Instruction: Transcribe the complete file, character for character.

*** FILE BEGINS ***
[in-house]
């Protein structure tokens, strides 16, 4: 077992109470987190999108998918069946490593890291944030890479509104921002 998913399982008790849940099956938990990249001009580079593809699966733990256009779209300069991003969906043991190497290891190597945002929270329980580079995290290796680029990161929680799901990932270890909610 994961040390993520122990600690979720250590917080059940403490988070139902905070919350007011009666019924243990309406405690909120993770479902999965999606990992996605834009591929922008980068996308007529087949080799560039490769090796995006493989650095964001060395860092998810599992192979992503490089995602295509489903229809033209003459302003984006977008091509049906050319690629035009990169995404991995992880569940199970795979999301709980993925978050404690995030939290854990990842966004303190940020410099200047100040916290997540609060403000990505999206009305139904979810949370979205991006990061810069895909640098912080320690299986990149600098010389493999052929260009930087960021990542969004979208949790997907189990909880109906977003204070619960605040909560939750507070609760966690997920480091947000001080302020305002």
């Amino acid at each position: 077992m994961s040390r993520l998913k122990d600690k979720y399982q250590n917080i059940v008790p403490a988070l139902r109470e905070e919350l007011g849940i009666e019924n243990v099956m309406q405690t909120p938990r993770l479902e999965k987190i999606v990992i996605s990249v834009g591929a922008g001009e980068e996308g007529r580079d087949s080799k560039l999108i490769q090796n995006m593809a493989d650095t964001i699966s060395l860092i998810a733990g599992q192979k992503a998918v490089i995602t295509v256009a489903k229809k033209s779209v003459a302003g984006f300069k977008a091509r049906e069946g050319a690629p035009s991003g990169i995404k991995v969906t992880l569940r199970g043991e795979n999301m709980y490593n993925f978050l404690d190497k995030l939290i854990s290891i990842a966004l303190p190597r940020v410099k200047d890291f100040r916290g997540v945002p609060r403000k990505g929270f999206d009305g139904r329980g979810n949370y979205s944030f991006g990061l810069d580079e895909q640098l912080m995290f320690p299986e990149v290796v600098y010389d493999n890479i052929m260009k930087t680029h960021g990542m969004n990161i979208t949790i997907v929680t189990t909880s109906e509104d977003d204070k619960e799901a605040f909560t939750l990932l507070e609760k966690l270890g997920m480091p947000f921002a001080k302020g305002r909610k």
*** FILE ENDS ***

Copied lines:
[in-house]
């Protein structure tokens, strides 16, 4: 077992109470987190999108998918069946490593890291944030890479509104921002 998913399982008790849940099956938990990249001009580079593809699966733990256009779209300069991003969906043991190497290891190597945002929270329980580079995290290796680029990161929680799901990932270890909610 994961040390993520122990600690979720250590917080059940403490988070139902905070919350007011009666019924243990309406405690909120993770479902999965999606990992996605834009591929922008980068996308007529087949080799560039490769090796995006493989650095964001060395860092998810599992192979992503490089995602295509489903229809033209003459302003984006977008091509049906050319690629035009990169995404991995992880569940199970795979999301709980993925978050404690995030939290854990990842966004303190940020410099200047100040916290997540609060403000990505999206009305139904979810949370979205991006990061810069895909640098912080320690299986990149600098010389493999052929260009930087960021990542969004979208949790997907189990909880109906977003204070619960605040909560939750507070609760966690997920480091947000001080302020305002």
């Amino acid at each position: 077992m994961s040390r993520l998913k122990d600690k979720y399982q250590n917080i059940v008790p403490a988070l139902r109470e905070e919350l007011g849940i009666e019924n243990v099956m309406q405690t909120p938990r993770l479902e999965k987190i999606v990992i996605s990249v834009g591929a922008g001009e980068e996308g007529r580079d087949s080799k560039l999108i490769q090796n995006m593809a493989d650095t964001i699966s060395l860092i998810a733990g599992q192979k992503a998918v490089i995602t295509v256009a489903k229809k033209s779209v003459a302003g984006f300069k977008a091509r049906e069946g050319a690629p035009s991003g990169i995404k991995v969906t992880l569940r199970g043991e795979n999301m709980y490593n993925f978050l404690d190497k995030l939290i854990s290891i990842a966004l303190p190597r940020v410099k200047d890291f100040r916290g997540v945002p609060r403000k990505g929270f999206d009305g139904r329980g979810n949370y979205s944030f991006g990061l810069d580079e895909q640098l912080m995290f320690p299986e990149v290796v600098y010389d493999n890479i052929m260009k930087t680029h960021g990542m969004n990161i979208t949790i997907v929680t189990t909880s109906e509104d977003d204070k619960e799901a605040f909560t939750l990932l507070e609760k966690l270890g997920m480091p947000f921002a001080k302020g305002r909610k």